The heroin epidemic in the United States has been escalating in recent years. There was a long period when drug addiction was thought to only affect those in lower class areas. However, the recent heroin problem has silently crept its way into the middle and upper classes. More and more everyday, everyone from housewives, to teenagers and even older generations are becoming addicted to heroin. The path to heroin addiction is different for everyone, so it’s important to understand what the signs of heroin use are. Recognizing them may give you the tools you need to help a loved one before it’s too late.
Becoming Addicted to Heroin from Pain Medications
The United States prescribes millions of narcotic pain medications each year. This epidemic really became an issue when OxyContin hit the market. This medication was marketed in the early 2000s as the perfect pain medication, but it didn’t take long for people to see that it was highly addictive. Along with OxyContin, medical professionals began to prescribe many other opiate-based medications. Some of the most prescribed narcotic pain medications include:
The signs of heroin use often start after the abuse of prescription pain medications. Generally, a person becomes dependent to pain medications, and eventually need something stronger in order to get the feeling that they’re looking for. Those who can no longer obtain prescriptions often turn to heroin as an alternative as well.
Signs of Heroin Use in Teens
In the Northeast United States, the heroin problem is much worse than in other parts of the country. One noticeable trend in recent years is that fewer people are entering treatment for alcohol and prescription drug addiction. Instead, more are entering for heroin addictions. What we can take from statistics like this is that more people who are abusing substances are beginning to go straight to heroin, and many young people are becoming hooked on this potentially fatal drug.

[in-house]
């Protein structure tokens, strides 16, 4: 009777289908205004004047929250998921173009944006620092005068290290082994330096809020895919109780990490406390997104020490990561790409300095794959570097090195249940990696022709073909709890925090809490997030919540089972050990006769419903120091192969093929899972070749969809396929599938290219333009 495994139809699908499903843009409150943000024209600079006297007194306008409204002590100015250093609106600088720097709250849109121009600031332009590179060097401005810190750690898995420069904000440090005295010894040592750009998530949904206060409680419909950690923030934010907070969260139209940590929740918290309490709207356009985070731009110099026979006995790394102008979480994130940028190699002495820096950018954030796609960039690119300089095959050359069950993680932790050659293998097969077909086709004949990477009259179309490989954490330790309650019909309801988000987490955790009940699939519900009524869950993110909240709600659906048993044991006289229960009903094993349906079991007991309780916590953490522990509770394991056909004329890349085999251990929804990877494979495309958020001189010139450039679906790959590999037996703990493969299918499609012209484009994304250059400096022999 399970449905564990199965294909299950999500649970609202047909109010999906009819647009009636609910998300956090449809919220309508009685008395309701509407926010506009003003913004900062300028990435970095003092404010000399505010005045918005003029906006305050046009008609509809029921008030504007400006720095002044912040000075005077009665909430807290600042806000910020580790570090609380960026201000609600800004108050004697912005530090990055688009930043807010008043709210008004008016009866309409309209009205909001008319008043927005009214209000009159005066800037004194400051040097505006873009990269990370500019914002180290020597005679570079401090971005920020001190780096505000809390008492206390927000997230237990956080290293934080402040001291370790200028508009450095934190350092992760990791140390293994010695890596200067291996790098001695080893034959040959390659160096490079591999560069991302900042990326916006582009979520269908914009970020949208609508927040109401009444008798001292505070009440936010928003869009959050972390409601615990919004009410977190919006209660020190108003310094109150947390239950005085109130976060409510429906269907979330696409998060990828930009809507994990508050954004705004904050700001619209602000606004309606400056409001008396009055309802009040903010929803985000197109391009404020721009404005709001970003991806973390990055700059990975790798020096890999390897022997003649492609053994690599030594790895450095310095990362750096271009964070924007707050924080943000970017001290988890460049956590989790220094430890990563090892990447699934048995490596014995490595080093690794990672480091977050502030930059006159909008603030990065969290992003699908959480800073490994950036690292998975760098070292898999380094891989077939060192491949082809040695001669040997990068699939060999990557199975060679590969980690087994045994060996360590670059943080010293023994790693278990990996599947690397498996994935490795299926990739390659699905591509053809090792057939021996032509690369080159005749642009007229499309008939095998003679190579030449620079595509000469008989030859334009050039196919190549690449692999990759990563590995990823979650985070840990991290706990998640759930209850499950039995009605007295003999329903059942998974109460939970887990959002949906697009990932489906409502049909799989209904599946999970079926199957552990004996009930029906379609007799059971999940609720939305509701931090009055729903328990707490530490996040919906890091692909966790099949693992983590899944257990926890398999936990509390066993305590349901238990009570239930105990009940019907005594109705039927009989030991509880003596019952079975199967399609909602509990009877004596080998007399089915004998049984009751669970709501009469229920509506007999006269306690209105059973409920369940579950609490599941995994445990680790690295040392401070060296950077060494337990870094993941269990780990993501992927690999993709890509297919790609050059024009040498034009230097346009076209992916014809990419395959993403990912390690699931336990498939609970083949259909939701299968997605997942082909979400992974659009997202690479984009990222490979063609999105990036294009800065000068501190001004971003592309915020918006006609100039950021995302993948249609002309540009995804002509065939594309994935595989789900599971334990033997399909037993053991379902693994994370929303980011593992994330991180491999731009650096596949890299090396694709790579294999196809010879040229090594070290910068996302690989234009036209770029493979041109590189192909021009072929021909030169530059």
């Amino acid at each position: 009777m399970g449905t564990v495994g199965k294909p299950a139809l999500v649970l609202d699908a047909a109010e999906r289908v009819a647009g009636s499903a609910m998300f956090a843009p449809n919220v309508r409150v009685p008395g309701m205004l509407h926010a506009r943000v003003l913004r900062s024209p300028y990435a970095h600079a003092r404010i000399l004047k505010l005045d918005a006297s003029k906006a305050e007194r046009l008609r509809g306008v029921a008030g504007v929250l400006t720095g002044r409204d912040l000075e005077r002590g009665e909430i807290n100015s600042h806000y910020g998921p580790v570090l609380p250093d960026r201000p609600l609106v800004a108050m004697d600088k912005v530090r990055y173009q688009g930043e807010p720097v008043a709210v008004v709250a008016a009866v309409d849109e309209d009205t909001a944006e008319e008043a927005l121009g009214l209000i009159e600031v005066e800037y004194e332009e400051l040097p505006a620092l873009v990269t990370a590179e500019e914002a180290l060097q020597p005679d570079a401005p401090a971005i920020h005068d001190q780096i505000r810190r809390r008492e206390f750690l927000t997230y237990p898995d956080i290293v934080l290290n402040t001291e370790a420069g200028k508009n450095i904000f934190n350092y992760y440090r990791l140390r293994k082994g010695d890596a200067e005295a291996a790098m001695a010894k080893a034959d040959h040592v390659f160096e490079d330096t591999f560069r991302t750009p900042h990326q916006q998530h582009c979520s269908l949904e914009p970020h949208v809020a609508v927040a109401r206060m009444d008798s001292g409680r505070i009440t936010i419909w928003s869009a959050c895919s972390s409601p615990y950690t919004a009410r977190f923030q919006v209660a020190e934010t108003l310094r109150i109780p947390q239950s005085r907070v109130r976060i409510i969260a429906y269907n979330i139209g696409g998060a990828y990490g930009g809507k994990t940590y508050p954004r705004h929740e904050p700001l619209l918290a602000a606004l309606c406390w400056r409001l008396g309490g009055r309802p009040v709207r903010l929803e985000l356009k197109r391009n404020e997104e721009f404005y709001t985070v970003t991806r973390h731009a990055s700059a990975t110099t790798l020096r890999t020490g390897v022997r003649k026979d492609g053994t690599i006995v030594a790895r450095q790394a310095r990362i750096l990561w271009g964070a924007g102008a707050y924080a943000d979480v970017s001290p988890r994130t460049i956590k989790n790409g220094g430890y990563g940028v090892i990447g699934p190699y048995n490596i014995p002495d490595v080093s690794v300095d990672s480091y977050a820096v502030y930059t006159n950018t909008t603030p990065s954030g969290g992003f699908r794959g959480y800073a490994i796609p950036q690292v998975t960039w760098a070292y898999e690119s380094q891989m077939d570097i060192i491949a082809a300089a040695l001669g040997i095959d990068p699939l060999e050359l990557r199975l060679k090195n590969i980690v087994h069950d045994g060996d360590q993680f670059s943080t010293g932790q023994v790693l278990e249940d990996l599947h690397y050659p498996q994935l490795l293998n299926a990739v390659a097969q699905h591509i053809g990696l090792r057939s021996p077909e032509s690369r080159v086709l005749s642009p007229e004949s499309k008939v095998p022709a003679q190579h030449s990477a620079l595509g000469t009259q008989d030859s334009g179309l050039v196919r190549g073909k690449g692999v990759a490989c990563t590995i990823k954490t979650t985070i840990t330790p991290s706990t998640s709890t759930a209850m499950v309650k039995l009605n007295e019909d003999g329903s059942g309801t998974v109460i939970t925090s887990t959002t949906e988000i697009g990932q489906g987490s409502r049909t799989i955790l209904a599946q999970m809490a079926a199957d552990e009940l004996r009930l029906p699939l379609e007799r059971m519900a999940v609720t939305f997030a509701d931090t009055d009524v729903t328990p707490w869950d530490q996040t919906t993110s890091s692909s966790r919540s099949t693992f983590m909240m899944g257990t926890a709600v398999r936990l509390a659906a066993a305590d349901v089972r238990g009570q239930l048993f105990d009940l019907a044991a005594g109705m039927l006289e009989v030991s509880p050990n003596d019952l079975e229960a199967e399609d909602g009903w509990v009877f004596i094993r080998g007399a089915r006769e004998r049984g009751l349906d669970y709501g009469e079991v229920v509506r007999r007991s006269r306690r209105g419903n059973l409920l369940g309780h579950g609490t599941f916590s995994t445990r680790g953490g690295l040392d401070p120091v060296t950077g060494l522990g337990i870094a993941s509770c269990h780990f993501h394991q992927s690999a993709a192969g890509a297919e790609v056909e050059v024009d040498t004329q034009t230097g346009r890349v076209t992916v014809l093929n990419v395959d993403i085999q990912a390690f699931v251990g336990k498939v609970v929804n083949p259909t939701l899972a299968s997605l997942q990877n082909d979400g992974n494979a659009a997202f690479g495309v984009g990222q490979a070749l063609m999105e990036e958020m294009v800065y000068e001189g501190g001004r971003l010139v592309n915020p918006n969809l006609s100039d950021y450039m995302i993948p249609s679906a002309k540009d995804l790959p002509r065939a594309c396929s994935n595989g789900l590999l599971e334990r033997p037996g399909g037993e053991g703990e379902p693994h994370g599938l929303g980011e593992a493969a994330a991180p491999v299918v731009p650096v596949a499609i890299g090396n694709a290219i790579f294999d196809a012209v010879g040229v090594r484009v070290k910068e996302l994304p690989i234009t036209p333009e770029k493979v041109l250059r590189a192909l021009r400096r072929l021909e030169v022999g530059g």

Those who begin using heroin may display alarming changes in behavior. You’ll begin to notice someone who has been abusing heroin become more withdrawn from society. They may start to spend more time alone or begin hanging around a new crowd. Those who abuse heroin often lose quite a bit of weight as well because they lose their appetite, or they simply can’t hold any food down. While marks on the skin may be a sign of intravenous use of heroin, it’s important to remember that heroin can also be snorted or smoked.
Getting Help for Heroin Addiction
If you believe your child, spouse, family member, friend or coworker is struggling with a heroin addiction, there is help available. Heroin is a lethal drug that takes many lives each year, so don’t wait to find help for your loved one. Pinnacle Peak Recovery specializes in helping people who struggle with heroin addiction, and we’re here to teach them a better way of living clean and sober.